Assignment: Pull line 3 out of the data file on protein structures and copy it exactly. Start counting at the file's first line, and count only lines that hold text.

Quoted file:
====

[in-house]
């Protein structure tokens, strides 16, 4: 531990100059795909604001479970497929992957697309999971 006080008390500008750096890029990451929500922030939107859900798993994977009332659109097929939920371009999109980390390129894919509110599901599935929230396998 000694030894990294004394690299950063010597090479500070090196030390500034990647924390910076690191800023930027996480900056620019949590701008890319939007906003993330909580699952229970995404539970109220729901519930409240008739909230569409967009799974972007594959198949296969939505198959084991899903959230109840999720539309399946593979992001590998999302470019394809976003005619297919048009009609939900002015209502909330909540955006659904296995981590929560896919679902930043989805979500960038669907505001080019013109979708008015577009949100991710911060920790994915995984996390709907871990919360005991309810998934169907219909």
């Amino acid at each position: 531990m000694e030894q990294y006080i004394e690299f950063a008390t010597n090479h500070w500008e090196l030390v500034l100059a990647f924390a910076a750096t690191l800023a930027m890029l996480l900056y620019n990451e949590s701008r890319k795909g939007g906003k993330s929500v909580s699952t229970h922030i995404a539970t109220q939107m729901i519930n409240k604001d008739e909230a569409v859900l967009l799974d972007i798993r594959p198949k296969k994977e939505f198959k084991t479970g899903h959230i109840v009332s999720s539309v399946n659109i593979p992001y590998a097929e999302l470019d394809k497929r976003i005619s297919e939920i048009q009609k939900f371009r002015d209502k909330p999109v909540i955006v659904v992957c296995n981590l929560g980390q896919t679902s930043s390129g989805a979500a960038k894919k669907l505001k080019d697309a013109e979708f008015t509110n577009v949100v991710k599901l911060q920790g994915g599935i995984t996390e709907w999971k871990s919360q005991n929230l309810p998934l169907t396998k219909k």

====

């Amino acid at each position: 531990m000694e030894q990294y006080i004394e690299f950063a008390t010597n090479h500070w500008e090196l030390v500034l100059a990647f924390a910076a750096t690191l800023a930027m890029l996480l900056y620019n990451e949590s701008r890319k795909g939007g906003k993330s929500v909580s699952t229970h922030i995404a539970t109220q939107m729901i519930n409240k604001d008739e909230a569409v859900l967009l799974d972007i798993r594959p198949k296969k994977e939505f198959k084991t479970g899903h959230i109840v009332s999720s539309v399946n659109i593979p992001y590998a097929e999302l470019d394809k497929r976003i005619s297919e939920i048009q009609k939900f371009r002015d209502k909330p999109v909540i955006v659904v992957c296995n981590l929560g980390q896919t679902s930043s390129g989805a979500a960038k894919k669907l505001k080019d697309a013109e979708f008015t509110n577009v949100v991710k599901l911060q920790g994915g599935i995984t996390e709907w999971k871990s919360q005991n929230l309810p998934l169907t396998k219909k």